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Solid-phase organik syntheses - Burdges K.

Burdges K. Solid-phase organik syntheses - John Wiley & Sons, 2000. - 283 p.
ISBN 0-471-22824-9
Download (direct link): phaseorganicsynthesis2000.pdf
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Tags
chemical, 150, 151 radiofrequency, 150, 211 Tamoxifen, 52 Taxol, 253, 256 TentaGel resin, 29, 198 Tests
for conversion of resin-bound secondary amines to triazenes, 127 Tethers, 126
Tetrabutylammonium chloride, 29, 34 Tetrafluorophthalic anhydride, 158, 186
Tetrahydroquinones, 172
INDEX 277
Tetramethylguanidine, 30 Tetramic acids, 179, 180 Tetrazole, 67 Thiazepinones, 111 Thiazinones, 84, 97 Thiiranes, 168 Thiocarbonyl, 16 Thiocarbonyldiimidazole, 16
1,1'-, 106
Thiocyanate ions, polymer-supported,
168
Thiolactic acid, 97
Thiophene, nitro-substituted, 111
Thioureas, 4, 6, 10, 11, 12, 16, 157
Thiouronium salt, 12
Three component strategy, 248
Tin
containing-polymers, 255 fluorous-tagged reagents, 175 tetraallyl, 172 triphenylmethyl, 46 TNF, 263 TOCSY, 42, 138 TPAP, 239
Traceless linkers, 39, 47, 62, 109 silicon-based, 55 silyl-based, 47, 59 Transesterification, 29 as a resin cleavage method, 49 TransStems, 211 Triazenes, 122, 123 as traceless linker, 39 diethyl, 38, 39 linkers, 126
preparation of, as linkers, 144 Triazines, 175 Triflates aryl, 29 vinyl, 31, 64 Triflic acid, 18 Trifluoroacetamides, 30 Triflylguanidines, 7
Trimethylorthoformate in reductive alkylations, 84 Trimethylsilanolate potassium, 35 Trimethylsilyl deprotection, 122, 140 TROC, 16 Tropanes, 55
Tubulin inhibitors, 253, 258 Tweezer receptor, 18 Tyrosine, 261
Tyrosine kinase inhibitors, 258
Ugi reactions, 176 Universal library, 25 Ureas, 88, 154, 164 dehydration of, 7 N-acyl, 88
Veber, 59 Verapamil, 84 Verruculogens, 260 Vibrational spectroscopy, 219 Vinyl boronates, 53, 54 Vinyl triflates, 31, 64
Wang linker, 105
Wang resin, 27, 40, 42, 45, 104, 224, 261
Wittig reactions, 253 Yields
determination in solid phase syntheses of polymers, 139 determination of, spectroscopically, 239
Zearalenone, 253 Zinc organometallics, 70
CHAPTER 1
Solid-Phase Organic Synthesis. Edited by Kevin Burgess Copyright 2000 John Wiley & Sons, Inc. ISBNs: 0-471-31825-6 (Hardback); 0-471-22824-9 (Electronic)
SOLID-PHASE SYNTHESES OF GUANIDINES
intermediate
KEVIN BURGESS and JIONG CHEN Texas A & M University
1.1. INTRODUCTION
Guanidines are basic molecules (pKa of guanidine = 12.5) with a capacity to form intermolecular contacts mediated by H-bonding interactions. Consequently, they are potentially useful pharmacophores in medicinal chemistry,1 have proven applications as artificial sweeteners,2,3 and are useful as probes in academic studies of intermolecular associations, including su-pramolecular complexes. Expedited access to these molecules via solid-phase synthesis is therefore a worthy goal. This chapter outlines various
1
2 SOLID-PHASE SYNTHESES OF GUANIDINES
solution-phase syntheses of guanidines, then gives a more detailed description of work that has been done to adapt these methods to supported syntheses.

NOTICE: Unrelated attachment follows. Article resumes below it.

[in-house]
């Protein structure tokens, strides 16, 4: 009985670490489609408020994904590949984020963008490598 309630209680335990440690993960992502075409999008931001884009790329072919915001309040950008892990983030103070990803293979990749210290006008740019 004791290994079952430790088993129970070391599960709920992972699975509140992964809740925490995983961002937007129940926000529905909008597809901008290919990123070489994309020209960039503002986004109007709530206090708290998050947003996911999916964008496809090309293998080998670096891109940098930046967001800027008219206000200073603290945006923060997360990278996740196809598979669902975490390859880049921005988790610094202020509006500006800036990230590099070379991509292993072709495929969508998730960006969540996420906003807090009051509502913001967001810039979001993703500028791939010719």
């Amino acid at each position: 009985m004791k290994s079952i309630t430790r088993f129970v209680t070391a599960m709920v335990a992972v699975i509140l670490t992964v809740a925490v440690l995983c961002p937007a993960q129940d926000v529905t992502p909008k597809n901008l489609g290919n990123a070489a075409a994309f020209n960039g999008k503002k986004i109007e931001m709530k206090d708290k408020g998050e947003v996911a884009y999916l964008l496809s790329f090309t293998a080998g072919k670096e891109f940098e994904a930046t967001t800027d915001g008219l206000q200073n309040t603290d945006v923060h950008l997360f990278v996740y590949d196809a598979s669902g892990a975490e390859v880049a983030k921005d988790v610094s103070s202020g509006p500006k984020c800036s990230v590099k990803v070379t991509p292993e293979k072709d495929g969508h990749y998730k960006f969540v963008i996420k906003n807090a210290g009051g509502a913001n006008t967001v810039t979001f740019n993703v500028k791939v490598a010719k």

1.2. OUTLINE OF SOME SOLUTION-PHASE APPROACHES TO GUANIDINES
It is difficult to formulate retrosynthetic analyses of guanidines because their substitution patterns determine the most efficient routes to these materials. Some generalities are outlined in Scheme 1. These syntheses are discussed more fully in the following subsections, although the coverage is intended to be an outline of the approaches most relevant to solid-phase syntheses, not a comprehensive summary.
1.2.1. From Electrophiles Containing One Nitrogen Atom
Imidocarbonyl dichlorides that are functionalized with an electron-withdrawing group (e.g., 1) react with amines at room temperature or below, affording symmetrical guanidines.4 It was originally suggested that guanidines with less symmetrical substitution patterns could not be formed
r1n=nr2
Scheme 1.
1.2. OUTLINE OF SOME SOLUTION-PHASE APPROACHES TO GUANIDINES 3
Scheme 2.
by stepwise displacement of leaving groups from imidocarbonyl dichlorides,4 but that suggestion has been shown to be incorrect, as illustrated in Scheme 2.5
Stepwise displacement of phenoxide from diphenyl carbonimidates (e.g., 2) is also possible, as in Scheme 3.6
Scheme 3.
Imidoyl dichlorides are formed by chlorination of the corresponding 5,5-dialkylimidodithiocarbonimidates, but the latter compounds can also be used as starting materials for syntheses of guanidines. In this type of synthesis, an amine is generally heated with the 5,5-dialkylimidodithiocar-
4 SOLID-PHASE SYNTHESES OF GUANIDINES
N-Ts cbznk^nh N"Ts
. .. 1
AgNOb
-------------> CBZNH
NH3, MeCN, 0
Scheme 4.
bonimidate (e.g., 3) to cause the first displacement; then the product is treated with the second amine and a metal salt with high affinity for sulfur to give the guanidine (Scheme 4).7,8
1.2.2. From Electrophiles Containing Two or More Nitrogen Atoms
Cyanamides like 4 (from amines and cyanogen bromide) provide access to guanidines. This approach allows for introduction of different substituents, and alkylating intermediates can further increase the diversity of products produced. However, high temperatures are required, especially with aromatic amines, for the final addition to give the guanidine products (Scheme 5).9
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